The Workers' Compensation Act provides that an employee has no common law or statutory right to recover damages from his employer for injuries sustained by the employee while engaged in the line of his duty as an employee. (Ill. Rev. Stat. 1981, ch. 48, par. 138.5.) This same language is used in section 22-307 of the Illinois Pension Code, prohibiting common law or statutory damage recovery from the City for injuries sustained by any fireman while engaged in the line of his duty as fireman. Because of the similarity of language and because the Illinois Pension Code was enacted to provide policemen and firemen benefits similar to those provided employees under the Workers' Compensation Act (Sweeney v. City of Chicago (1971), 131 Ill. App.2d 537, 266 N.E.2d 689), the standards developed under that Act are applicable here.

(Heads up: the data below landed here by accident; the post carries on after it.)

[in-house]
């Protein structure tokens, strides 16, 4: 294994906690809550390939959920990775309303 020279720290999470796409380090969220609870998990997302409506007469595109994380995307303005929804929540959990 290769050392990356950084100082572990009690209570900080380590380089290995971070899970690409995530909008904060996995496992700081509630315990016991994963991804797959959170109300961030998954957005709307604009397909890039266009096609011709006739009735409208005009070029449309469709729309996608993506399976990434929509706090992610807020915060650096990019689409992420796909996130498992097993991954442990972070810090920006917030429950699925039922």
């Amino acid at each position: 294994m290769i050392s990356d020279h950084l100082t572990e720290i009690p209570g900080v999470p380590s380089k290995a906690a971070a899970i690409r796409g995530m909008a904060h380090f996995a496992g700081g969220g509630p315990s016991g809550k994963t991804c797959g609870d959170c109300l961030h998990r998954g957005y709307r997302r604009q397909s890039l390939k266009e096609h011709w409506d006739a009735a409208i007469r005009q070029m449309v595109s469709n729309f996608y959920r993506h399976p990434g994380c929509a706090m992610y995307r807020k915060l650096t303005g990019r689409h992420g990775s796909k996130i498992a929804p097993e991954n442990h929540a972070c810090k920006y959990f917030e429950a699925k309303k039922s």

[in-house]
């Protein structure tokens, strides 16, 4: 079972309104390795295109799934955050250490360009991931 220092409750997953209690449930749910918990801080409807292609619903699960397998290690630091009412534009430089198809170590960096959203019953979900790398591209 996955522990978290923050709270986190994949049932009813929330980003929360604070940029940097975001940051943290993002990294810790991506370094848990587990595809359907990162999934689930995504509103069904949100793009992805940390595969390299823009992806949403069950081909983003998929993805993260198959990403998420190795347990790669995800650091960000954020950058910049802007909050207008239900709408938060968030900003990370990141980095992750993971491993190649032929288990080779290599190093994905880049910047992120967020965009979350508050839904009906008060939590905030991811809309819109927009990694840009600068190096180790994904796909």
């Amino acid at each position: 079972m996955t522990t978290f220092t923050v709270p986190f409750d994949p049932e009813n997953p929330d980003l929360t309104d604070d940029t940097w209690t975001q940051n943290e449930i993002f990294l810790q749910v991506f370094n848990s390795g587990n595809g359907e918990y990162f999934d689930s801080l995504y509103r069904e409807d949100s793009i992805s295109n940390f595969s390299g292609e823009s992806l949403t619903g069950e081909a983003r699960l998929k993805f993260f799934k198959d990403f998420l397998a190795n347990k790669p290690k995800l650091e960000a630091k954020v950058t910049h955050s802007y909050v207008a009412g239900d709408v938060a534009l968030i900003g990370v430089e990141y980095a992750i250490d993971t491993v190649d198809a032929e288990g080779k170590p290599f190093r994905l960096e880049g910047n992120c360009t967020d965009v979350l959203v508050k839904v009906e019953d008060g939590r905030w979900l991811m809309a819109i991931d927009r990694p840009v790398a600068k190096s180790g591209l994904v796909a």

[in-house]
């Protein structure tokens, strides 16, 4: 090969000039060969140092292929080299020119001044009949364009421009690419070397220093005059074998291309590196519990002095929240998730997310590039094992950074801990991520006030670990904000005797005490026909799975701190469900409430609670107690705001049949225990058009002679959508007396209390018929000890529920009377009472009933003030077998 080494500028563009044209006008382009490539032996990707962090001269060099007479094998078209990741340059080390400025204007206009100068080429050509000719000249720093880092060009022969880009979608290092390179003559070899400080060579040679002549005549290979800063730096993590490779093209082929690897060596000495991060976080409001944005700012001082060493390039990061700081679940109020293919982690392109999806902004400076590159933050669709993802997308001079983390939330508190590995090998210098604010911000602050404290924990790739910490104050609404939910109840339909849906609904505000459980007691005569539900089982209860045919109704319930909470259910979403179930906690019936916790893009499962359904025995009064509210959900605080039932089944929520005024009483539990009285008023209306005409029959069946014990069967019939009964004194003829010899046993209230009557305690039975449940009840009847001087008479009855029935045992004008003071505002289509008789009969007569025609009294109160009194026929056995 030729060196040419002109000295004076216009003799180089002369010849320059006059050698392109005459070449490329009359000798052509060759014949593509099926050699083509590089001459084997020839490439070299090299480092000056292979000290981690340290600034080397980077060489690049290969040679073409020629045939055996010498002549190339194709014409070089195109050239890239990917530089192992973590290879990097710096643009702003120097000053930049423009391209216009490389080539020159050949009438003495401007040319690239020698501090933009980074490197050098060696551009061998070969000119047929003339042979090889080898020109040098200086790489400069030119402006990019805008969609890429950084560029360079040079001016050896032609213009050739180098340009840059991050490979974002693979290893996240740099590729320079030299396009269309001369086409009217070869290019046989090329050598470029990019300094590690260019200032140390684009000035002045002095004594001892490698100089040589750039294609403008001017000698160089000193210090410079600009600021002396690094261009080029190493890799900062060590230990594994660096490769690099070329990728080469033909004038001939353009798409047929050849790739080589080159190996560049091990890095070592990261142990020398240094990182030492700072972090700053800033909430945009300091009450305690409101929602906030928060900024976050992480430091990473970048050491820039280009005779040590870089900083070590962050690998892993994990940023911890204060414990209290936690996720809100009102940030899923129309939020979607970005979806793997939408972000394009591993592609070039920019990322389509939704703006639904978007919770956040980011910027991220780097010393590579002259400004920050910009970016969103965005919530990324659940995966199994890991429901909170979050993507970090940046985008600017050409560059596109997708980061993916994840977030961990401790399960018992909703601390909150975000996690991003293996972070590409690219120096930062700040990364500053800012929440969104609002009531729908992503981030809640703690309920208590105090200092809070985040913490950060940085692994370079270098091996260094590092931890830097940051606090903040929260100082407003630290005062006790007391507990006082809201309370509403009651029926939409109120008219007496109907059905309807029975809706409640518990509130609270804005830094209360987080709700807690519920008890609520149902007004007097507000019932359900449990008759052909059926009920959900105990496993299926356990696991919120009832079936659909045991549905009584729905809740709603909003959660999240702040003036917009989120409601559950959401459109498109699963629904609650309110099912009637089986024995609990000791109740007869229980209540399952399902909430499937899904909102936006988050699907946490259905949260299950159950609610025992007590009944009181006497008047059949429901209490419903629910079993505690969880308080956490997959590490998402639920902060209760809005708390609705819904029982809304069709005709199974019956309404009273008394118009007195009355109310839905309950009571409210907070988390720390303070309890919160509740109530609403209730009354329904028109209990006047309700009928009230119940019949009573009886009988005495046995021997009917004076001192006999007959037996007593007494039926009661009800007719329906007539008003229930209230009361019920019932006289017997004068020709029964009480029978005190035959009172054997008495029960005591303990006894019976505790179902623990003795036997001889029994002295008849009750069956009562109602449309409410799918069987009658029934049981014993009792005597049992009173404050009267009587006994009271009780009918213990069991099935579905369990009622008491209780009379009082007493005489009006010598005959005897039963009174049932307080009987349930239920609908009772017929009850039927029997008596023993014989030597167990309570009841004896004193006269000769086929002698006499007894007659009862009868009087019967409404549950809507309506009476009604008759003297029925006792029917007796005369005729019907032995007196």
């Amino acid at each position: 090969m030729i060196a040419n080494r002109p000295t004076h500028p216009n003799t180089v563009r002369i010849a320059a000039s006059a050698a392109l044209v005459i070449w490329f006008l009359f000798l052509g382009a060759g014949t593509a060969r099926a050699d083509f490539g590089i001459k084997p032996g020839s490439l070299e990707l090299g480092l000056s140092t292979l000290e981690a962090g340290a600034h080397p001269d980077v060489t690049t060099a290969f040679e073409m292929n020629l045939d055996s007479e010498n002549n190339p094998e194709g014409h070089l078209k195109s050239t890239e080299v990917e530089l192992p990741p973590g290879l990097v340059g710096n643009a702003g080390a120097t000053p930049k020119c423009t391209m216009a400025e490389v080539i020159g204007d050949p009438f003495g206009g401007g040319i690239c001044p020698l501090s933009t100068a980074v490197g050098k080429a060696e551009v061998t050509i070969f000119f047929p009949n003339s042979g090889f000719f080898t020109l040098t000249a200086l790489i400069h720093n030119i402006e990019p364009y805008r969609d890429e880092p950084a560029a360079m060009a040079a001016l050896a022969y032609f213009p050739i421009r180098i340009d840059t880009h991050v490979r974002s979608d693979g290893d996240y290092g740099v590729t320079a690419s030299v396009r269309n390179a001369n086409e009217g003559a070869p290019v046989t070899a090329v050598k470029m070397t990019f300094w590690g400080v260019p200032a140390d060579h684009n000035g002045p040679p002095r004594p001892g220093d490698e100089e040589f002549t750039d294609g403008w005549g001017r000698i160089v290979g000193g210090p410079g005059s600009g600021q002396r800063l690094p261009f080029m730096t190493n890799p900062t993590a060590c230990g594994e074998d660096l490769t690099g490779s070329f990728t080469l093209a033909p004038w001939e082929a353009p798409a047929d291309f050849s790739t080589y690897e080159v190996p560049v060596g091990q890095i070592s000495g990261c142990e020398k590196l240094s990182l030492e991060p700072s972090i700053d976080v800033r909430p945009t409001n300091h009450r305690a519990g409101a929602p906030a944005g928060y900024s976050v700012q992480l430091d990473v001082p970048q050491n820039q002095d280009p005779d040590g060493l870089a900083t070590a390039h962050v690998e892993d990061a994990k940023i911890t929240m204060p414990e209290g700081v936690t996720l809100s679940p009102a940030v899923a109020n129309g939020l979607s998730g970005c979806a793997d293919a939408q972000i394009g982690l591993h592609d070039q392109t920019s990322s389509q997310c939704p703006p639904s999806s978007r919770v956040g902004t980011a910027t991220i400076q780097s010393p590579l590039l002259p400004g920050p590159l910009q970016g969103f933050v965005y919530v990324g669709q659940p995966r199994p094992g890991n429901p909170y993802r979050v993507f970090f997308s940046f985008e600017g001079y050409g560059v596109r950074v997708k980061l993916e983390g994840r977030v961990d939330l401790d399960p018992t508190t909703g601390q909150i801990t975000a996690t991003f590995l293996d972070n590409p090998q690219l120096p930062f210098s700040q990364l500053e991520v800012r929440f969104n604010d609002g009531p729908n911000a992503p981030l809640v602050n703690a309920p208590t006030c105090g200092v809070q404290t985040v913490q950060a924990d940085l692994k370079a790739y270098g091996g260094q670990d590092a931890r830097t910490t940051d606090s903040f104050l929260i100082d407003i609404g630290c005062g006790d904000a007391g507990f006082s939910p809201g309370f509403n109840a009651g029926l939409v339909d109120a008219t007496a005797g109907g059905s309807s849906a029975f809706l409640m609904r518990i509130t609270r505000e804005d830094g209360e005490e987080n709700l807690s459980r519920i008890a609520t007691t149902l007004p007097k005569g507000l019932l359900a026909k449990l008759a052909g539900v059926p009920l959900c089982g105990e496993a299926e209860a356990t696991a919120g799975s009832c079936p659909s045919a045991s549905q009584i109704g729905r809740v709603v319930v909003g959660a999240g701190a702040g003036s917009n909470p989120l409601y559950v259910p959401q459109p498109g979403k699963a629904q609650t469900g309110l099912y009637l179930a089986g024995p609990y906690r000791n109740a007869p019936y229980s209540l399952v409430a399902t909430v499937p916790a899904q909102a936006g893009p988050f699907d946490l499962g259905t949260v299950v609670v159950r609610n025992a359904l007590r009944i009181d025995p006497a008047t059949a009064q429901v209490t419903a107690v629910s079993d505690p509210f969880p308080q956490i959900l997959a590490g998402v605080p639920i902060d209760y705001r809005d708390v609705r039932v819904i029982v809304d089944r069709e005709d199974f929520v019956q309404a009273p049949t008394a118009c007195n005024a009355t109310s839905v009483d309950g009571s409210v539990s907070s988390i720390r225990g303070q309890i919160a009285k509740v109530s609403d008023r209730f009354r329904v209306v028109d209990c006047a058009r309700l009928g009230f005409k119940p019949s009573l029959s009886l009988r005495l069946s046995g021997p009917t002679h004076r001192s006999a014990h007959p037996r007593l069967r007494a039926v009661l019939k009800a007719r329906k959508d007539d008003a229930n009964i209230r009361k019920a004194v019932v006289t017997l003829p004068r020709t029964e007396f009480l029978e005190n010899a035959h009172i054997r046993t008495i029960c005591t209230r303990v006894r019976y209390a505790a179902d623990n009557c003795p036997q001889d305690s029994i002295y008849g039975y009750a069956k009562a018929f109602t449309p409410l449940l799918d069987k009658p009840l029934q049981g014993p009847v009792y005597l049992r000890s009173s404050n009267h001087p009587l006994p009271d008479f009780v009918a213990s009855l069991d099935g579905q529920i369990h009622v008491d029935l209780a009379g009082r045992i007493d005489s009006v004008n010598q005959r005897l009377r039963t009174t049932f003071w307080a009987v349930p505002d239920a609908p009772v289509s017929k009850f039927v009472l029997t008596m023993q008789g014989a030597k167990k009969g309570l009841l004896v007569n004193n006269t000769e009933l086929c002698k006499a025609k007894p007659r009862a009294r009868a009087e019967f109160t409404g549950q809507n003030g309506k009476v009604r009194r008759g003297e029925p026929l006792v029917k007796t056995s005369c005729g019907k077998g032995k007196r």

Under the Workers' Compensation Act, a plaintiff's action is barred if he was engaged in the line of duty when the accident occurred. Whether plaintiff was engaged in the line of duty is tested by whether plaintiff's activity "arise[s] out of and in the course of employment." (Hindle v. Dillbeck (1977), 68 Ill.2d 309, 318, 370 N.E.2d 165.) An injury "arises out of" employment if its origin is in some risk connected with or incident to the employment, so that there is a causal connection between the injury and the employment. (Jewel Cos., Inc. v. Industrial Com. (1974), 57 Ill.2d 38, 40, 310 N.E.2d 12.) The phrase "in the course of" employment pertains to whether the injury occurs within the period of employment, at a place where the worker may reasonably be in the performance of his duties, and while he is fulfilling those duties or engaged in something incidental thereto. (Scheffler Greenhouses, Inc. v. Industrial Com. (1977), 66 Ill.2d 361, 367-68, 362 N.E.2d 325.) Acts of personal comfort are generally held incidental to employment duties and in the course of employment. (Segler v. Industrial Com. (1980), 81 Ill.2d 125, 128, 406 N.E.2d 542; see generally 1A A. Larson, Workmen's Compensation secs. 21.00 through 21.53, at 5-4 through 5-36 (1982).) Even though an act is one of personal comfort, where the employee voluntarily and in an unexpected manner exposes himself to a risk outside any reasonable exercise of his duties, the resulting injury will not be considered to have occurred during the course of employment. Eagle Discount Supermarket v. Industrial Com. (1980), 82 Ill.2d 331, 340, 412 N.E.2d 492.